Cavitation in control valves occurs only with liquid media, and the principal factors are fluid velocity and pressure drop. Vapor bubbles will form if the liquid’s upstream pressure suddenly drops below its vapor pressure as it flows through the valve. Cavitation is the collapsing of these vapor bubbles as the pressure recovers downstream of the valve’s trim outlet.
Cavitation damage is a form of hyper-erosion that can destroy both control valves and piping, which can result in unacceptable process failures. The vapor bubbles created as a result of a pressure drop will implode – nucleate, grow, collapse, and rebound – as the vapor returns to liquid form. The implosion of vapor bubbles in the cavitation phenomenon inflicts damage in the form of small pits in the metal, which cumulatively wear away surfaces.
Embedded in Trimteck’s AccuValve Sizing & Specification Software is the Sigma Cavitation Index for predicting the potential for cavitation given a set of valve process parameters. Sigma is the most widely-accepted and precise cavitation index used to quantify and predict cavitation in control valves. Simply put, Sigma is the ratio of the potential for resisting formation of vapor bubbles to the potential for causing formation of vapor bubbles.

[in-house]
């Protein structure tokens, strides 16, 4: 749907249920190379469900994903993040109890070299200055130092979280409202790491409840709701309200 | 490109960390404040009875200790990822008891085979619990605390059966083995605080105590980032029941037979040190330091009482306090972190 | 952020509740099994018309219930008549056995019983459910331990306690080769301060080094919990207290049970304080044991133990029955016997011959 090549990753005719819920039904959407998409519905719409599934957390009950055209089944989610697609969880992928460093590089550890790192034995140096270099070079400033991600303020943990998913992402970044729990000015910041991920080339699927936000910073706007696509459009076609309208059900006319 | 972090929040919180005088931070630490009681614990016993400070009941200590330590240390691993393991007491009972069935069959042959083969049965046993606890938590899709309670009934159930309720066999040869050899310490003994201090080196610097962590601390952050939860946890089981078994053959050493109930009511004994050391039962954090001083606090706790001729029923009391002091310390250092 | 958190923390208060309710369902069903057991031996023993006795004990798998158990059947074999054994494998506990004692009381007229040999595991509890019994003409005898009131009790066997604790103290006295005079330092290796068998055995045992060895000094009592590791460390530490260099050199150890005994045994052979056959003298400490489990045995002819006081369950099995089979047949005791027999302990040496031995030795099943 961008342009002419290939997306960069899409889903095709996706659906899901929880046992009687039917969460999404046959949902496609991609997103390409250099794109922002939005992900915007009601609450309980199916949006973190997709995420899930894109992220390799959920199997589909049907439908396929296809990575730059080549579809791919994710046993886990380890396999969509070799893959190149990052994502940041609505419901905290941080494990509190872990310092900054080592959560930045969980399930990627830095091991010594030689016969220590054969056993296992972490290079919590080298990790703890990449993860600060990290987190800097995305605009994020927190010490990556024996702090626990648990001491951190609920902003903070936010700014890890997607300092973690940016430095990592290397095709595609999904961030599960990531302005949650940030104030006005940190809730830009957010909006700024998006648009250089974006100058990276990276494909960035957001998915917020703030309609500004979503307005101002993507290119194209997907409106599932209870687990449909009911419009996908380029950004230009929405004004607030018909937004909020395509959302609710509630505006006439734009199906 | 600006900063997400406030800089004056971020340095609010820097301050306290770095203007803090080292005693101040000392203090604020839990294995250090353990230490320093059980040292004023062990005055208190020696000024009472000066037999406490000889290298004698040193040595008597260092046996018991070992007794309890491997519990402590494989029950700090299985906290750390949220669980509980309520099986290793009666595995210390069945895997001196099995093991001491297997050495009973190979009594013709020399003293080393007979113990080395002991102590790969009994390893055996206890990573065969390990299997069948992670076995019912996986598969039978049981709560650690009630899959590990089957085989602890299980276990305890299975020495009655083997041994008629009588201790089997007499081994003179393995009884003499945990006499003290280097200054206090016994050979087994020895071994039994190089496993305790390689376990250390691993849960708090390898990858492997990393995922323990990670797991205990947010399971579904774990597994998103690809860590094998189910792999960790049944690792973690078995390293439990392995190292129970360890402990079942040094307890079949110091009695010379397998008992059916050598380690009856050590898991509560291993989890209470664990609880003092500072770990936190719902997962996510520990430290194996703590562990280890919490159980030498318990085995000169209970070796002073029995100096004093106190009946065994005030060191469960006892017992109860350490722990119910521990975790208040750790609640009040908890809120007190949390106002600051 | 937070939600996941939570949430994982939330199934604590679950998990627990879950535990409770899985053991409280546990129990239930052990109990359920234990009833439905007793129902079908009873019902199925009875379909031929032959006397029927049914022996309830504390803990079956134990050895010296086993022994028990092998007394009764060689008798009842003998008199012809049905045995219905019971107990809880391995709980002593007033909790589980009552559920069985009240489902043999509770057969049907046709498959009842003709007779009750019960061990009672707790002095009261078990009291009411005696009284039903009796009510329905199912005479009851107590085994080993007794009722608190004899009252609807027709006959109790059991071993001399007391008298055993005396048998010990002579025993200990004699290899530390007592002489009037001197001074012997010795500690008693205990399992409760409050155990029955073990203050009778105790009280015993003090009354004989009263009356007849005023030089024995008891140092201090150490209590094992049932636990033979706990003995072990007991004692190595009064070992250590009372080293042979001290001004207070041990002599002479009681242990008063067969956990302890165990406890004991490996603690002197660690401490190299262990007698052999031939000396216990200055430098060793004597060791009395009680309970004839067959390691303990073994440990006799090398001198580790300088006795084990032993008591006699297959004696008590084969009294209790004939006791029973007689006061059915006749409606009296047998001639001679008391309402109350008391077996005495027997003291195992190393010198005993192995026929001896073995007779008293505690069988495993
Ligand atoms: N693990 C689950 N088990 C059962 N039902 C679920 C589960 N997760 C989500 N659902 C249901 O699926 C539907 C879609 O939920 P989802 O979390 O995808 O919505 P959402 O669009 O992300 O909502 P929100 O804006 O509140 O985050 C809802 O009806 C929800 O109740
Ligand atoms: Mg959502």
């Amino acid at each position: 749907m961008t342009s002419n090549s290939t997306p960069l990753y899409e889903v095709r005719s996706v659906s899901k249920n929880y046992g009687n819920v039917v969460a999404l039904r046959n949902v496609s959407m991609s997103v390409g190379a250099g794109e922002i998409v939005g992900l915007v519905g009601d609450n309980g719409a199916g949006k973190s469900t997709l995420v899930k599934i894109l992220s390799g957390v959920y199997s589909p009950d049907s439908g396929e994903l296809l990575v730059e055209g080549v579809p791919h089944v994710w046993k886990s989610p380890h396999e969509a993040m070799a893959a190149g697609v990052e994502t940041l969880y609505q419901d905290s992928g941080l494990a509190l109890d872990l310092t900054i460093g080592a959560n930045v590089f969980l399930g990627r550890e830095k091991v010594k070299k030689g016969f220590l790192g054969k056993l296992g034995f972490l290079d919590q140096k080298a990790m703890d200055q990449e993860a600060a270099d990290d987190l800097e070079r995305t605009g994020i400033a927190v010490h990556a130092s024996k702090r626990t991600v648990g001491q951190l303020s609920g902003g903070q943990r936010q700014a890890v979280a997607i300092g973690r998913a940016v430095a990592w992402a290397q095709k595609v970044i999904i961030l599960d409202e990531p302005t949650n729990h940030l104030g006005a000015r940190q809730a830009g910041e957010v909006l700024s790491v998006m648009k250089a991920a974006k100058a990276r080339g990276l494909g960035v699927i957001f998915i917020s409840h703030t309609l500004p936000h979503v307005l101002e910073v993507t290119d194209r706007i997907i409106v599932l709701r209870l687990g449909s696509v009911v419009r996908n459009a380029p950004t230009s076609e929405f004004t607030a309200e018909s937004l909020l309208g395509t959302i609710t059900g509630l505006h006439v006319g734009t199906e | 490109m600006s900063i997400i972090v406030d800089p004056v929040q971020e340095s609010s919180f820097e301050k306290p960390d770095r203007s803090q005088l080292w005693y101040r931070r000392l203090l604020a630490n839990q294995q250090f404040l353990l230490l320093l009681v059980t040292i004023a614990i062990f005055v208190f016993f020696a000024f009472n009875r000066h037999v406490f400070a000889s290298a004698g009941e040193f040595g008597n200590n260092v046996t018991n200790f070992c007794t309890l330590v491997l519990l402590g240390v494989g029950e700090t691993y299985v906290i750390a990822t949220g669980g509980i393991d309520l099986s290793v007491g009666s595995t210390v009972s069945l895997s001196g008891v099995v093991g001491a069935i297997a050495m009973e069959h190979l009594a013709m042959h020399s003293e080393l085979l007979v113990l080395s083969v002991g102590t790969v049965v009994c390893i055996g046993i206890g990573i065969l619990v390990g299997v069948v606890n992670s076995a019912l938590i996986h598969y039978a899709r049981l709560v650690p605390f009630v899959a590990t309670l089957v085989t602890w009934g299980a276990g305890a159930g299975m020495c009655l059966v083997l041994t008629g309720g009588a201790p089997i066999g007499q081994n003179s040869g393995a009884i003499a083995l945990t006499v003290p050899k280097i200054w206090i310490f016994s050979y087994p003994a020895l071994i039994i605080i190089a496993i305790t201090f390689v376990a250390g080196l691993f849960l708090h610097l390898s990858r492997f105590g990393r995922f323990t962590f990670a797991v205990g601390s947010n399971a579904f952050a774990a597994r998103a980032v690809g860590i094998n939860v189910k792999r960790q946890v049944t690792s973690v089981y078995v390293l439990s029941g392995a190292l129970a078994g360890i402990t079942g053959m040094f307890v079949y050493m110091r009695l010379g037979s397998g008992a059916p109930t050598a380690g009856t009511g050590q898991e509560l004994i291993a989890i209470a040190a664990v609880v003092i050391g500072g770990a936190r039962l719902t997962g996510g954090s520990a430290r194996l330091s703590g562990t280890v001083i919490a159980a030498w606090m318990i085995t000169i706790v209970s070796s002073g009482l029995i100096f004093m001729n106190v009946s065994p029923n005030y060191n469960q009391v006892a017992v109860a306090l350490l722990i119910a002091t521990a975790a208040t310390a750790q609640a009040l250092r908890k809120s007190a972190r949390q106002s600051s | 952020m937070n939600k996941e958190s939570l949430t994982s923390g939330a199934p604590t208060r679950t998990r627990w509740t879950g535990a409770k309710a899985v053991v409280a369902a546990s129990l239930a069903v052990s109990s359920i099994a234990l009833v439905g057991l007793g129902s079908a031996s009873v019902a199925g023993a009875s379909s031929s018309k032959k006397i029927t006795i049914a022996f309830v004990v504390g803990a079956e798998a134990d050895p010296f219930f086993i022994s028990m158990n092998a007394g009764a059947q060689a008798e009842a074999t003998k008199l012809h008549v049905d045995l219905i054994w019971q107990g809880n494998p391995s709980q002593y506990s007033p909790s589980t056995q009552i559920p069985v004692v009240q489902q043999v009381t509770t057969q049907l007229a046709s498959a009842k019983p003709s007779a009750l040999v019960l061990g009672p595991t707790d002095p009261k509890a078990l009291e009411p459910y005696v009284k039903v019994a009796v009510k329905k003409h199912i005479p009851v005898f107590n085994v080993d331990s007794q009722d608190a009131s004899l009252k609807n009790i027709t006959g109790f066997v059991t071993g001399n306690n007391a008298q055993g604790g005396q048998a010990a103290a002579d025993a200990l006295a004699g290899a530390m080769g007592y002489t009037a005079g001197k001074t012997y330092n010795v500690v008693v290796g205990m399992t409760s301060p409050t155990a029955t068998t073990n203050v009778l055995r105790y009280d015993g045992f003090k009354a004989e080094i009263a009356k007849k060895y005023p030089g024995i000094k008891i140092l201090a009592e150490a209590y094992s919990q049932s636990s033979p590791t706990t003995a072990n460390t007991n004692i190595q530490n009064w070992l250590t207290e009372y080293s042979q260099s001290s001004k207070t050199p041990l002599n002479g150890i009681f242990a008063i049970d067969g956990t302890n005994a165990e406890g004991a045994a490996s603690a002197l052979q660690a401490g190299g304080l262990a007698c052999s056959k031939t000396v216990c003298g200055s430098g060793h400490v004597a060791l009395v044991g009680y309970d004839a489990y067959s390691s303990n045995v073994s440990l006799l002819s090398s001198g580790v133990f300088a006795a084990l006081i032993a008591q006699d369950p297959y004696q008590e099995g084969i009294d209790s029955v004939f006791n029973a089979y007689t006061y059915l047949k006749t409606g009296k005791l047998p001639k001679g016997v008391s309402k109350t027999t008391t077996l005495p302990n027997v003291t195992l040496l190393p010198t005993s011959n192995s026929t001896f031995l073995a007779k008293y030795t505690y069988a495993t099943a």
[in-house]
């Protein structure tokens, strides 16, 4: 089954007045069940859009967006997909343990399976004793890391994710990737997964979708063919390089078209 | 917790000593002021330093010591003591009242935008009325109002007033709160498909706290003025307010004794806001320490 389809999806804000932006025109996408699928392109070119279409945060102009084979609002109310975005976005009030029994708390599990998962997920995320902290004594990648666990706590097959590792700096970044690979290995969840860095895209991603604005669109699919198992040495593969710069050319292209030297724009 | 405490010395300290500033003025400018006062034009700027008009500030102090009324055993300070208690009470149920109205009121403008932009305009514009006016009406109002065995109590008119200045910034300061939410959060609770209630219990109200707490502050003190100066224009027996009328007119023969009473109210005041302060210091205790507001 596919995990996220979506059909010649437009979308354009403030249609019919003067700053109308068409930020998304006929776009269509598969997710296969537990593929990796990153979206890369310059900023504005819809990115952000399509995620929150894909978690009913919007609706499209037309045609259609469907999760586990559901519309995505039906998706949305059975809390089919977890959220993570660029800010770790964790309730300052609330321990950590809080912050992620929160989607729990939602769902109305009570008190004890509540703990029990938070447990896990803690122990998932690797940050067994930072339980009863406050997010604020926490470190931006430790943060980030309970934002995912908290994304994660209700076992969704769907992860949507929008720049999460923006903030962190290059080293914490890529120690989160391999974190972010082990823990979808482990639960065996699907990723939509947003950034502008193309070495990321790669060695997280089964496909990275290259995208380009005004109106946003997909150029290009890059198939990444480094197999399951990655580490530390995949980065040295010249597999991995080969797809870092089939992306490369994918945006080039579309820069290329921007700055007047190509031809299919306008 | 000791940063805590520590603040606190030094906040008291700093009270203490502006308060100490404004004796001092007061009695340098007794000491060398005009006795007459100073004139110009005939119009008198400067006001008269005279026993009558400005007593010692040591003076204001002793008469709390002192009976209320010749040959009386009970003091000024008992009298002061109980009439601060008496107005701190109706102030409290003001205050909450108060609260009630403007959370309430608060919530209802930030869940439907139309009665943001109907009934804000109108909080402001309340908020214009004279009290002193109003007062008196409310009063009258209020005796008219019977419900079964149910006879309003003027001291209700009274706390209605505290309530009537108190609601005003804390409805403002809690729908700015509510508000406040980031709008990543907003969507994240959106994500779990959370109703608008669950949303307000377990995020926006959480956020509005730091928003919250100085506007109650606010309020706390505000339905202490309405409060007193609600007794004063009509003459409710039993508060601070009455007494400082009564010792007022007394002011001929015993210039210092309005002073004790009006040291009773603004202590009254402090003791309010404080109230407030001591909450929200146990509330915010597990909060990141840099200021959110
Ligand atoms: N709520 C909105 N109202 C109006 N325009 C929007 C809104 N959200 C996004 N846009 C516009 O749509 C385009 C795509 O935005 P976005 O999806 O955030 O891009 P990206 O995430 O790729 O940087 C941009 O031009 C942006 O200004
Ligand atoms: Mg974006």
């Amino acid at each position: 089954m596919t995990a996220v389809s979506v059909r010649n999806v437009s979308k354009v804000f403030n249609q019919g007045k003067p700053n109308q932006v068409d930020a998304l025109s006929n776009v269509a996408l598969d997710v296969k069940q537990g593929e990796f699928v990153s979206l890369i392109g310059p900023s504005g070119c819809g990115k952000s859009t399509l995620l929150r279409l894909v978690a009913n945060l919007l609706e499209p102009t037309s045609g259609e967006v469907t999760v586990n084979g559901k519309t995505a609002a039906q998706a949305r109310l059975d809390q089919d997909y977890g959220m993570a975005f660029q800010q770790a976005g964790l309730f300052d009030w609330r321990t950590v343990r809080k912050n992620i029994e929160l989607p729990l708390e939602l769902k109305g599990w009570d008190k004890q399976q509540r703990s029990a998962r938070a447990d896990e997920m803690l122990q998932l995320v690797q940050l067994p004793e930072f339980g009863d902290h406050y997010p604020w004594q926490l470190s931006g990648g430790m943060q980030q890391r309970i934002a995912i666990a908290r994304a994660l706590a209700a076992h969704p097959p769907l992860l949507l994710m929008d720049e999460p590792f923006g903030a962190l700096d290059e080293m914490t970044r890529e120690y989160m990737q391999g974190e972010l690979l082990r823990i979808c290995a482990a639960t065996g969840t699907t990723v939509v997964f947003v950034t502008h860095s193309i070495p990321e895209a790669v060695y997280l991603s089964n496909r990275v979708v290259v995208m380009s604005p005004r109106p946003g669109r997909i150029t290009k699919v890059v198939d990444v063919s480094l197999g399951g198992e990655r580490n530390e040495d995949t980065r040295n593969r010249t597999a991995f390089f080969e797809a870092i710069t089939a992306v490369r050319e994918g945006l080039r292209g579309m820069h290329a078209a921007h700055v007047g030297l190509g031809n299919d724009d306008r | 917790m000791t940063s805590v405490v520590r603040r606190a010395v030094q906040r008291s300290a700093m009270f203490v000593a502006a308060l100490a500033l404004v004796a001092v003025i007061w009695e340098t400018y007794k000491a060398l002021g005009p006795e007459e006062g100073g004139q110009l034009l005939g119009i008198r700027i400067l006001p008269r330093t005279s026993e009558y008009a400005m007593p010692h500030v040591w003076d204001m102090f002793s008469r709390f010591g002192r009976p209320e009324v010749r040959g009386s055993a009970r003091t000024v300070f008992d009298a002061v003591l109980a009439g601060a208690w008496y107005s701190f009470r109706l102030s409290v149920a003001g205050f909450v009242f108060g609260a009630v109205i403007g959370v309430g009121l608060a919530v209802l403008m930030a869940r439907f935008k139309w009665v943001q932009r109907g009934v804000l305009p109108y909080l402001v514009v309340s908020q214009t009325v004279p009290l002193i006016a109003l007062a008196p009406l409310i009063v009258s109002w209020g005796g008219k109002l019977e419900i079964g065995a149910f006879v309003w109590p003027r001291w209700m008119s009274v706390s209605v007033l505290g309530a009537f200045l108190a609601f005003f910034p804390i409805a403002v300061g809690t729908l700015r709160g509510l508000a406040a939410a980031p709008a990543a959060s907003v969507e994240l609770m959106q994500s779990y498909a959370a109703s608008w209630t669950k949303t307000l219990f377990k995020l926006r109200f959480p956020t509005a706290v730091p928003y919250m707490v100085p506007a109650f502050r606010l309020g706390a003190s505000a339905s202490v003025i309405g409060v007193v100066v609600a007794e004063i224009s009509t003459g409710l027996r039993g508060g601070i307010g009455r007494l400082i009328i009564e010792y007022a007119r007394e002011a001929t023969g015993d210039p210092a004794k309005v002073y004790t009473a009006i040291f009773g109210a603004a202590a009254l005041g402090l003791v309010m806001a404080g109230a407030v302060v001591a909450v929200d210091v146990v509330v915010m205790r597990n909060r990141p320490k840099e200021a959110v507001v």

In applications with more severe cavitation (1.0 < σ < 1.5), the ideal solution is to reduce pressure gradually from the trim inlet to the trim outlet. By staging pressure reduction, the trim can prevent the process pressure from dipping below the vapor pressure – thereby preventing the formation of the damaging vapor bubbles altogether.